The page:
FLAMING LIPSDo you realize what a high Wayne Coyne is on? After he unwittingly (or wittingly) megawatt-ed hapless be-suited headliner Beck off the stage during their messy co-tour last year, his brand of psychedelic sailing and pop-culture puppeteering earned the Lips' Yoshimi vs. the Pink Robots a surprise Grammy—allowing Coyne a chance to cheekily express his opposition to the war (accepting his untelevised award in a facial bandage). And now, he's got helicopters, yes he has. The Lips are topping their own bill, riding on good feedback of the Flight Test EP, just an appetizer for more delicious art gloop to come. FRIDAY AT 8, Roseland, 239 West 52nd Street, 212-777-6800. (Sinagra)

'JAZZ JAMBOREE'In a season given over largely to world-music concerts and big works, this presentation sounds like a can't-miss rejoinder of straight-shooting jazz. Michael Brecker will fracture the virtuosity-is-its-own-reward fans with his quartet, and Dave Holland will explore subtler precincts with his superb quintet, which includes Chris Potter, Robin Eubanks, Billy Kilson, and the increasingly interesting Steve Nelson. But the news of the evening is Wynton Marsalis's septet, which will augment its double-brass (Marsalis, trombonist Ron Westray) and double-saxophone front line (Sherman Irby and Victor Goines) with the addition of Joe Lovano, who is about as straight-shooting as they come. FRIDAY AT 8, Avery Fisher Hall, Lincoln Center, West 65th Street and Broadway, 212-721-6500. (Giddins)

LADYTRON+CODEC AND FLEXORMaybe it's because they're actually from Liverpool, but Ladytron are Brooklyn's best electroclash band. If A.R.E. Weapons are the ultimate Williamsburg hipsters, this dude and two fine ladies represent for the EU, especially in oddly affecting songs like the heart-melting "Seventeen," an icy-beated ode to wannabe models already past their prime after graduating high school. Also Eurotrash, Codec and Flexor draw as much from Detroit house as Kraftwerk. TUESDAY AT 8, Irving Plaza, 17 Irving Place, 212-777-6800. (Catucci)

'MINGUS SALUTES ELLINGTON'Sort of. To celebrate the Maestro's 101st b-day, the Mingus Big Band leaves its usual perch for a concert sponsored by the Ellington Society, which will include some Ellingtonia (including the far too rarely played "Sepia Panorama") in a program that focuses on Mingus's many compositional tributes, among them "Open Letter to Duke," "Duke Ellington's Sound of Love," and others that are less well-known. The mixture should be very compelling. SATURDAY AT 8, St. Peter's Church, 619 Lexington Avenue, 212-935-2200. (Giddins)

THROWING MUSES+AUDIO LEARNING CENTERSupporting their first album in seven years, the Muses are banking on the fond memories of thirtysomethings, and why not? They were huge benefactors of the '80s indie boom, and their catchy, indulgent folk-punk songs—all of 'em built around Kristen Hersh's brooding, waifish croon—hold up just as well as those of any other "poetic" college rockers. Emo-ists Audio Learning Center, who sound like the Muses would have if they'd started in the late '90s, bury soft, pretty melodies and existentialist lyrics in delicately interwoven (if occasionally punk) Northwest-style guitar ramblings. SATURDAY AT 8, Irving Plaza, 17 Irving Place, 212-777-6800. (Hoard)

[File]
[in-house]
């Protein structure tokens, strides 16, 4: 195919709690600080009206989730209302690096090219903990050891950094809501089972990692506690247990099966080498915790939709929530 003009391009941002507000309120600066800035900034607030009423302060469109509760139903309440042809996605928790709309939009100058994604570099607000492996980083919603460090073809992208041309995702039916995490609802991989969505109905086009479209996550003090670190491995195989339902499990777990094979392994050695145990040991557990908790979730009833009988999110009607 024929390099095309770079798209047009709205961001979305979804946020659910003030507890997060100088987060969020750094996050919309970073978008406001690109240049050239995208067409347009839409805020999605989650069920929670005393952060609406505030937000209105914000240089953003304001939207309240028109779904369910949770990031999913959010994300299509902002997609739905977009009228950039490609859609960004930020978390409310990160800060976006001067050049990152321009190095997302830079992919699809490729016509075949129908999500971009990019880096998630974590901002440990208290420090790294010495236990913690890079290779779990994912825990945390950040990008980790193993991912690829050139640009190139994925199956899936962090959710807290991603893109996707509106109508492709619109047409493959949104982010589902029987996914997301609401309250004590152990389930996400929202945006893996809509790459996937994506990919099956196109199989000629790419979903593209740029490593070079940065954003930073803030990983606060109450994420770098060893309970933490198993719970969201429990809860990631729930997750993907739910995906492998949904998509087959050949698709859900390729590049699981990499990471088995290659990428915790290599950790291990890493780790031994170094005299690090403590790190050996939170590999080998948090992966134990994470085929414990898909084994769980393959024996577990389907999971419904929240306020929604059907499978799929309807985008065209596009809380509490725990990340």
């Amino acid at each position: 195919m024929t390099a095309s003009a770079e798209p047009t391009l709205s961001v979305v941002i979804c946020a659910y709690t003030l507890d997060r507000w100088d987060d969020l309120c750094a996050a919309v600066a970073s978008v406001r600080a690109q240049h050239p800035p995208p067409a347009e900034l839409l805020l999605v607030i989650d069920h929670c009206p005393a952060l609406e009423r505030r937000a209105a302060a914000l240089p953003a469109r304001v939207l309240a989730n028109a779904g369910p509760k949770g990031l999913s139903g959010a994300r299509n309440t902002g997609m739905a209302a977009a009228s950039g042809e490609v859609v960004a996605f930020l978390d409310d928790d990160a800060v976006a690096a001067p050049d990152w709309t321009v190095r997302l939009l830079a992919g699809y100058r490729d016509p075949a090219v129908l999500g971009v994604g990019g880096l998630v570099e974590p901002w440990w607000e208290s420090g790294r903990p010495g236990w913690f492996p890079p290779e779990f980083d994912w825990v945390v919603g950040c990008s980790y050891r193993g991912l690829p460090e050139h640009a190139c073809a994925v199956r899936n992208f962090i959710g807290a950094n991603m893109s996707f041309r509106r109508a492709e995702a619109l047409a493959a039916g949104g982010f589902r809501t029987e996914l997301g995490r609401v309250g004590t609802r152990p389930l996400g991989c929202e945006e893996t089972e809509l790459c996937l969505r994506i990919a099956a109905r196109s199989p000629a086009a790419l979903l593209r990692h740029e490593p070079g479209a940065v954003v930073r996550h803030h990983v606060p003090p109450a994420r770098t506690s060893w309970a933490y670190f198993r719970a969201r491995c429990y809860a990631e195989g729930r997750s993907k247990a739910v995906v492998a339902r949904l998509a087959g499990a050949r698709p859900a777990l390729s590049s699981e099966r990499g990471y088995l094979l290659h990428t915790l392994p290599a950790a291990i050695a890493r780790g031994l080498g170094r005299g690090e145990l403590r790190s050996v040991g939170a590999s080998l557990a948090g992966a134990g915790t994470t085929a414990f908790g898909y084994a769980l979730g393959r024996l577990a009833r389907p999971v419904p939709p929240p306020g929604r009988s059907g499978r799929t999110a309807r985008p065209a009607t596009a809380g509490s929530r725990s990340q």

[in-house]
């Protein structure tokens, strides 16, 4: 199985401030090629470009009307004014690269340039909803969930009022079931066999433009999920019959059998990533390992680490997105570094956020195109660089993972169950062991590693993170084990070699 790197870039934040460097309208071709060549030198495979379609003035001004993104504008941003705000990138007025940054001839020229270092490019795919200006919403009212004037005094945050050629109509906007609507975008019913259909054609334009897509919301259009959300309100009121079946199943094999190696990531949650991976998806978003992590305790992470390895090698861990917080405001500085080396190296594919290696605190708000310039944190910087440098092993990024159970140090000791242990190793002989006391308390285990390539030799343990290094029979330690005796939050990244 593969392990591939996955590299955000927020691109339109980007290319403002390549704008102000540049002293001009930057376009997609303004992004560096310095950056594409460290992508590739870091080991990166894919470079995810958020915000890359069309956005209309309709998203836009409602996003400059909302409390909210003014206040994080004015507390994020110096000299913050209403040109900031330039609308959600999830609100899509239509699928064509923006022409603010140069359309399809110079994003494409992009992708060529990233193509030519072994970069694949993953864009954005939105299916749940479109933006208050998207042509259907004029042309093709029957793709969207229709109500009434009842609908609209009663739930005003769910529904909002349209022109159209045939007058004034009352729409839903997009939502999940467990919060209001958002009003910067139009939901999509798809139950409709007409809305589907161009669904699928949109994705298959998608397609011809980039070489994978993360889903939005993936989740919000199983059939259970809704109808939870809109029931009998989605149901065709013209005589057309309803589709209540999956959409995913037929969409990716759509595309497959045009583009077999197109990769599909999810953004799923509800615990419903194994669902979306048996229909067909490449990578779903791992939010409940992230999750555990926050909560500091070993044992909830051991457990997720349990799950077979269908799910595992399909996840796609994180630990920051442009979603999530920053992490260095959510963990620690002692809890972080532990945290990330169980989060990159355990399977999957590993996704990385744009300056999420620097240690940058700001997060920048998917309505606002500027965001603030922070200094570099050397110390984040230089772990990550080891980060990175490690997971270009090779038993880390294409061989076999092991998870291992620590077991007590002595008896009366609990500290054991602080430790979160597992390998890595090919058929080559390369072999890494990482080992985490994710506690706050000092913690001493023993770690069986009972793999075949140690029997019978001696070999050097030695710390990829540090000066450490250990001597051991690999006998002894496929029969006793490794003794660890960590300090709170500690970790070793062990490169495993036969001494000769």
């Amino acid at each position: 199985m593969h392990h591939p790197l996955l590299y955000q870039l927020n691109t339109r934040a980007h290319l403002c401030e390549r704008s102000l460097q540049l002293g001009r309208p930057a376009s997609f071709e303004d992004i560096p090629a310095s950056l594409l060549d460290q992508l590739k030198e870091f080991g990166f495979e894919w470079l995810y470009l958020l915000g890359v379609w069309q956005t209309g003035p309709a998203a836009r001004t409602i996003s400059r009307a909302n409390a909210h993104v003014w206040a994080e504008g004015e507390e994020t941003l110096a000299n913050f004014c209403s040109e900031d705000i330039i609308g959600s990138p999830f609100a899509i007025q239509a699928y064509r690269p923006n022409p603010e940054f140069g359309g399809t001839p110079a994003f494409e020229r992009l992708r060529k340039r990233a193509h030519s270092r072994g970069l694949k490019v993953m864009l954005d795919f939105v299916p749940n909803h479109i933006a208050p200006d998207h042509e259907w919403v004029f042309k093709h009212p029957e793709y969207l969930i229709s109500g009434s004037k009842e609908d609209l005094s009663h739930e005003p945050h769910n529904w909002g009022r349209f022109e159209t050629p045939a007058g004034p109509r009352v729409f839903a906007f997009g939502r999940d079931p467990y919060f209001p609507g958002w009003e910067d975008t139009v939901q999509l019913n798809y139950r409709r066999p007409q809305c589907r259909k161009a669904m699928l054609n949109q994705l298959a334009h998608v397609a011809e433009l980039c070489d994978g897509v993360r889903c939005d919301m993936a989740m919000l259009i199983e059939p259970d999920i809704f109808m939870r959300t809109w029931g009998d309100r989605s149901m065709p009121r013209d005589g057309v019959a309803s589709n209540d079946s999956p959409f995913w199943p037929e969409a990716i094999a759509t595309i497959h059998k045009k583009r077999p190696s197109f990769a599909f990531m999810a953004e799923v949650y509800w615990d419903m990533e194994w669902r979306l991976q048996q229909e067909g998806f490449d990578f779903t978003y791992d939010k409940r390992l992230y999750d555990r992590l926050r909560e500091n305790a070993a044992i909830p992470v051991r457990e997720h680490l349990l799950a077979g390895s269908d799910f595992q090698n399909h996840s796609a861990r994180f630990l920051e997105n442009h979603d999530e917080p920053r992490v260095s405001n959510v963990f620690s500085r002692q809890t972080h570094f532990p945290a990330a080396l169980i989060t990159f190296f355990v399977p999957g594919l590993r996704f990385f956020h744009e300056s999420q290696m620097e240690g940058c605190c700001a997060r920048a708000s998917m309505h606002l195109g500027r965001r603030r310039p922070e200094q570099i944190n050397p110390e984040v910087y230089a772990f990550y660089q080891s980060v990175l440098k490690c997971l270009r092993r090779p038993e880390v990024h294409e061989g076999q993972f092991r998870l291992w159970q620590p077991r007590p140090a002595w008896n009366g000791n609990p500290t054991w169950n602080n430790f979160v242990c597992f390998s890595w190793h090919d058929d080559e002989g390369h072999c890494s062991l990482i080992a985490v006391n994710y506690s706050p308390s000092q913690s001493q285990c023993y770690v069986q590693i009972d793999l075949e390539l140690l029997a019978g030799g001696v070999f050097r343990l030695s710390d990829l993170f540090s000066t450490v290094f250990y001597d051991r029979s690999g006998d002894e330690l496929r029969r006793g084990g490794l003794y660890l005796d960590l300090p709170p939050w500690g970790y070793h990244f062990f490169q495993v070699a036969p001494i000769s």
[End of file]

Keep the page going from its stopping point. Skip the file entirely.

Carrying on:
YERBA BUENAVenezuelan expat Andrés Levín has produced artists all over the musical map (Tina Turner to David Byrne to Los Amigos Invisibles), last year tweaking beats on the Fela Kuti tribute Red Hot + Riot . . .Rolling up his sleeves to lead Yerba, NYC's most combustible Afro-Latin dance group, Levín may well ignite the first U.S. urban Latino music revolution since the 1970s. The addictive combination of Nigerian Afrobeat, East Coast hip-hop, Nuyorican boogaloo, and Afro-Cuban grooves on the multilingual band's debut, President Alien, gets only more potent live. With DJ Prince Paul. THURSDAY AT 9, Bowery Ballroom, 6 Delancey Street, 212-533-2111. (Massamour)

YO LA TENGOWhen last seen around these parts, Georgia Hubley, Ira Kaplan, and James McNew were celebrating the eight nights of Hanukkah near their safe Hoboken home. Now they're celebrating their first album in three years, a warm, tuneful thing that should translate to the stage as vividly as Georgia's drumming exhibitions, Ira's guitar contortions, and James's Neil Young impressions. Also: Portastatic. FRIDAY AT 8, Beacon Theater, 2124 Broadway, 212-307-7171. (Christgau)


VERA LUTTERLutter's massive photographs use large, dark rooms as camera obscuras to record either their own contents or landscapes outside. Since her subjects, including the derelict Pepsi-Cola factory in Long Island City and the Frankfurt International Airport, are exposed over a long period of time and reproduced in negative, the work's spectacular specificity is matched only by its hallucinatory slipperiness. Best in show: two triptychs of ruined industrial interiors in which what appear to be huge mirrors turn out to be Lutter's earlier photos of the same space, reflecting the negative vista as an equally alluring positive. THROUGH MAY 3, Gagosian Gallery, 555 West 24th Street, 212-741-1111. (Aletti)

ARNOLD ODERMATTThis former Swiss traffic policeman took thousands of photos of auto accidents in his more than 40 years (1948-1990) on the job. The best of them are as artful as they are artless, maintaining the deadpan cool of police evidence work while zeroing in on the elegant sculptural qualities of twisted metal in the rural landscape. These surprisingly bloodless black-and-whites (more Ruscha than Warhol) landed Odermatt in the 2001 Venice Biennale; for his New York solo debut, Morris shows them alongside lurid color shots of his colleagues at work that should appeal to both vernacular fetishists and the staged-reality crew. OPENS SATURDAY, THROUGH JUNE 7, Paul Morris Gallery, 465 West 23rd Street, 212-727-2752. (Aletti)

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